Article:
Experts Reveal Why Toxic Metals At Work Can Pose Health Risks At Home

You probably try not to think about work too much while you're at home. But there may be a good reason to, especially if you work in the construction industry. According to US News, people who work in construction are at risk of bringing home toxic metals that they are exposed to during their work day. A study recently published in Environmental Research found that construction workers, janitorial workers, and auto repair workers were all at risk of being exposed to toxic metals while at work. However, construction workers consistently brought home higher levels of lead, arsenic, chromium, copper, manganese, nickel, and tin dust than the other two professions. 

"Many professions are exposed to toxic metals at work, but construction workers have a more difficult job implementing safe practices when leaving the worksite because of the type of transient outdoor environments where they work, and the lack of training on these topics," said study lead author and director of the Exposure Biology Research Laboratory at Boston University School of Public Health Diana Ceballos. Higher levels of toxic metals were also found on people who did not have a work locker to store their clothes and did not have easy access to laundry services.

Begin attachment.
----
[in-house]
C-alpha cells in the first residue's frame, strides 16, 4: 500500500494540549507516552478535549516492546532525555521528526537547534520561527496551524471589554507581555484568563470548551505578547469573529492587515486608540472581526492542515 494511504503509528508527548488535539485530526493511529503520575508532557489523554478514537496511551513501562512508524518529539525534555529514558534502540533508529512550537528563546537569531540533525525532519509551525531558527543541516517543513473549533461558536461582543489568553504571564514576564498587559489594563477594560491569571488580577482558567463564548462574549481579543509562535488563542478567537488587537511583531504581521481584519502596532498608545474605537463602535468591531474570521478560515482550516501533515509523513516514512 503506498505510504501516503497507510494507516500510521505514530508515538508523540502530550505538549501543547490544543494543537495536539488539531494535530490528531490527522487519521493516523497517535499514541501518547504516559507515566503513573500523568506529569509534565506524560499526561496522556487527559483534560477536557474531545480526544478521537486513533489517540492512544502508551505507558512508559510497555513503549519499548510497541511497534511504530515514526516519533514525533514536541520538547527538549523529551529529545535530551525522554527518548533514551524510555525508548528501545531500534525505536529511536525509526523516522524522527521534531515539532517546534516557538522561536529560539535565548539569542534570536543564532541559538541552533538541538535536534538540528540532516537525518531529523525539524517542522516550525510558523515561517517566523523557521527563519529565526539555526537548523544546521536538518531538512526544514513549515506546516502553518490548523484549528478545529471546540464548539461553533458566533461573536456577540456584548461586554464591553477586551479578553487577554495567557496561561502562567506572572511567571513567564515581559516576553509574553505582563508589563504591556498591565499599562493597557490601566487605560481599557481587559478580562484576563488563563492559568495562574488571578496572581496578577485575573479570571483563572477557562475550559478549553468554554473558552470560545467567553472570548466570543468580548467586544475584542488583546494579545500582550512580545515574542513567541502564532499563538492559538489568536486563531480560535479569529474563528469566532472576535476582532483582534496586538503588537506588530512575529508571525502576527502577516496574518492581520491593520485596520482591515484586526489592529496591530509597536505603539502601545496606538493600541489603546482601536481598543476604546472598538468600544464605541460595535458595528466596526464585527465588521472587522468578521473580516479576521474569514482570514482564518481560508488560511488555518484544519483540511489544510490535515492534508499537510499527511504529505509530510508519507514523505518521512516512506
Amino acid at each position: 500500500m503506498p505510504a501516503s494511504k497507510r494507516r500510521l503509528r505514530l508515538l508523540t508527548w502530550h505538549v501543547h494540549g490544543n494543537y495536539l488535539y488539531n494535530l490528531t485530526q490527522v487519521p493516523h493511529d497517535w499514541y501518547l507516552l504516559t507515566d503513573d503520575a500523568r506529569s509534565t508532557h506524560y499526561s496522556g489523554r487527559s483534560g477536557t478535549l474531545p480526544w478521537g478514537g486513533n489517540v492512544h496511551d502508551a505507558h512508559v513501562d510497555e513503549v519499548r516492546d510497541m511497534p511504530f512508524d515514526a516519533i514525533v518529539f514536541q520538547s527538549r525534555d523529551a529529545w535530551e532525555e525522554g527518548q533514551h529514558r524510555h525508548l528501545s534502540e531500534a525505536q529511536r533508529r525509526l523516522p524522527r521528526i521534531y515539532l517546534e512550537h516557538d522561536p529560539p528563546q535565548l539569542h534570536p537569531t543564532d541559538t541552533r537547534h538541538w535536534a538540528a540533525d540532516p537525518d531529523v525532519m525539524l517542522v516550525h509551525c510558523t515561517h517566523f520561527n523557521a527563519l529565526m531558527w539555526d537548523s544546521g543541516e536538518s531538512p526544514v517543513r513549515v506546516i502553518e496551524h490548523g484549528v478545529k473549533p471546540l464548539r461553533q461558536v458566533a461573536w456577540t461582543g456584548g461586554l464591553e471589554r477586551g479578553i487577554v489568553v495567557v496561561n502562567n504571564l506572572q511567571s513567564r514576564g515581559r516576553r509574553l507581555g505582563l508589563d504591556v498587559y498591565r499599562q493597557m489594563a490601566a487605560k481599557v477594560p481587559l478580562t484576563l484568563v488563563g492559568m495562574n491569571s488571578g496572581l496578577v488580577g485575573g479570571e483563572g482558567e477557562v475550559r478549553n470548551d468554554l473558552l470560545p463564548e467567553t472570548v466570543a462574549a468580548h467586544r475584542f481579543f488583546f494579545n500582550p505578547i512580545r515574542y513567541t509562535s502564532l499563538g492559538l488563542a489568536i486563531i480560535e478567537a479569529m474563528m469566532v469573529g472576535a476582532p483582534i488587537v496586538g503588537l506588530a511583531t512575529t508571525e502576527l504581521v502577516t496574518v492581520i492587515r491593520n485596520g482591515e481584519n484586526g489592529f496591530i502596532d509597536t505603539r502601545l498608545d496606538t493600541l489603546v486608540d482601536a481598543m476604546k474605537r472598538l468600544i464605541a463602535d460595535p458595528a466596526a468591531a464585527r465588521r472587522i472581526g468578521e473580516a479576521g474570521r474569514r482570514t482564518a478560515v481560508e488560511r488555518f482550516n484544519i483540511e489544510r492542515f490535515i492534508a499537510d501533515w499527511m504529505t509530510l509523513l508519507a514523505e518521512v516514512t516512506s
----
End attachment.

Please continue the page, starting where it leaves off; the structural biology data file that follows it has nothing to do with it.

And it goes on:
How environmental factors can affect your indoor air quality

It's not just families of construction workers that need to think about what allergens and pollutants are being brought inside their homes. Anyone who enters your home can track in dirt, debris, pollen, and other allergens that can then get trapped in your carpet (via The Healthy). These can easily get kicked up into the air and affect your health. To deal with these pollutants, vacuum carpets and rugs once or twice a week and sweep floors at least once a week.

Your air conditioner and furnace both play an important role in your home's air quality as well. These appliances circulate outdoor air throughout your house and pick up dirt, debris, and allergens along the way. A high-quality HEPA air filter should be installed on all HVAC devices to stop pollutants from being sent back into your home. "The EPA has found that indoor air quality can be five to ten times worse than outdoor air, and poor indoor air quality can lead to or exacerbate respiratory issues like asthma and allergies," said Lara Adler, an environmental toxins expert and certified holistic health coach in Portland, Oregon. Regular cleaning of your air ducts can also prevent environmental contaminants from being spread throughout your home.